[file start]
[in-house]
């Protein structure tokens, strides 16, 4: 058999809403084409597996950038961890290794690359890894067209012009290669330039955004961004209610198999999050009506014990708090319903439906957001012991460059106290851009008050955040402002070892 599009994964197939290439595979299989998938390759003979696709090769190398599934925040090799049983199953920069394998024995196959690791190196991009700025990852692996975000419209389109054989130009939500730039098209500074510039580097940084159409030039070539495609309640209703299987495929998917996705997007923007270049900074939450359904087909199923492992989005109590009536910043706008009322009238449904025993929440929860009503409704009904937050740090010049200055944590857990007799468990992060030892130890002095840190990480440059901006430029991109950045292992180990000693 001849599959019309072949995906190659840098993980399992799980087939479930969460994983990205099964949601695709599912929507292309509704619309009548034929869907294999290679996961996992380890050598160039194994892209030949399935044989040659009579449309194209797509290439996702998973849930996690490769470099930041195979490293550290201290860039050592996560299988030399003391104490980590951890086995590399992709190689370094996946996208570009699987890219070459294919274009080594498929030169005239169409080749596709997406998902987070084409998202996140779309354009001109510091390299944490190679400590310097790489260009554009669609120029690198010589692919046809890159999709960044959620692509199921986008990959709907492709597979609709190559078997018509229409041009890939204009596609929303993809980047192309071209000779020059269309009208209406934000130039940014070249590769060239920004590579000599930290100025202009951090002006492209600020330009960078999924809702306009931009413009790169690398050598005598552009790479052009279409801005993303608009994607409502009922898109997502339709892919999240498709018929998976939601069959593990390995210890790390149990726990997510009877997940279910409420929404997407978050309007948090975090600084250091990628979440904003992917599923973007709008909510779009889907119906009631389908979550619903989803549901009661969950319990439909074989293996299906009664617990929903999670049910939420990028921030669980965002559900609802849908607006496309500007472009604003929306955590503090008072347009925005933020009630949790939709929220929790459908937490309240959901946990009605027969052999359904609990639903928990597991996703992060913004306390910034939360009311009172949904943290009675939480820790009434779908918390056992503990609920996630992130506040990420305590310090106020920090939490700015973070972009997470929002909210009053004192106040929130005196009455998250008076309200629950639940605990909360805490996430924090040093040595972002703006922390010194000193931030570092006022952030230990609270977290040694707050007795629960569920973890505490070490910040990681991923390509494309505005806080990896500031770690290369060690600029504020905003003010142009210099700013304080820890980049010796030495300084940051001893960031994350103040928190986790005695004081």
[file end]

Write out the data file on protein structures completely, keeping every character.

[in-house]
């Protein structure tokens, strides 16, 4: 058999809403084409597996950038961890290794690359890894067209012009290669330039955004961004209610198999999050009506014990708090319903439906957001012991460059106290851009008050955040402002070892 599009994964197939290439595979299989998938390759003979696709090769190398599934925040090799049983199953920069394998024995196959690791190196991009700025990852692996975000419209389109054989130009939500730039098209500074510039580097940084159409030039070539495609309640209703299987495929998917996705997007923007270049900074939450359904087909199923492992989005109590009536910043706008009322009238449904025993929440929860009503409704009904937050740090010049200055944590857990007799468990992060030892130890002095840190990480440059901006430029991109950045292992180990000693 001849599959019309072949995906190659840098993980399992799980087939479930969460994983990205099964949601695709599912929507292309509704619309009548034929869907294999290679996961996992380890050598160039194994892209030949399935044989040659009579449309194209797509290439996702998973849930996690490769470099930041195979490293550290201290860039050592996560299988030399003391104490980590951890086995590399992709190689370094996946996208570009699987890219070459294919274009080594498929030169005239169409080749596709997406998902987070084409998202996140779309354009001109510091390299944490190679400590310097790489260009554009669609120029690198010589692919046809890159999709960044959620692509199921986008990959709907492709597979609709190559078997018509229409041009890939204009596609929303993809980047192309071209000779020059269309009208209406934000130039940014070249590769060239920004590579000599930290100025202009951090002006492209600020330009960078999924809702306009931009413009790169690398050598005598552009790479052009279409801005993303608009994607409502009922898109997502339709892919999240498709018929998976939601069959593990390995210890790390149990726990997510009877997940279910409420929404997407978050309007948090975090600084250091990628979440904003992917599923973007709008909510779009889907119906009631389908979550619903989803549901009661969950319990439909074989293996299906009664617990929903999670049910939420990028921030669980965002559900609802849908607006496309500007472009604003929306955590503090008072347009925005933020009630949790939709929220929790459908937490309240959901946990009605027969052999359904609990639903928990597991996703992060913004306390910034939360009311009172949904943290009675939480820790009434779908918390056992503990609920996630992130506040990420305590310090106020920090939490700015973070972009997470929002909210009053004192106040929130005196009455998250008076309200629950639940605990909360805490996430924090040093040595972002703006922390010194000193931030570092006022952030230990609270977290040694707050007795629960569920973890505490070490910040990681991923390509494309505005806080990896500031770690290369060690600029504020905003003010142009210099700013304080820890980049010796030495300084940051001893960031994350103040928190986790005695004081």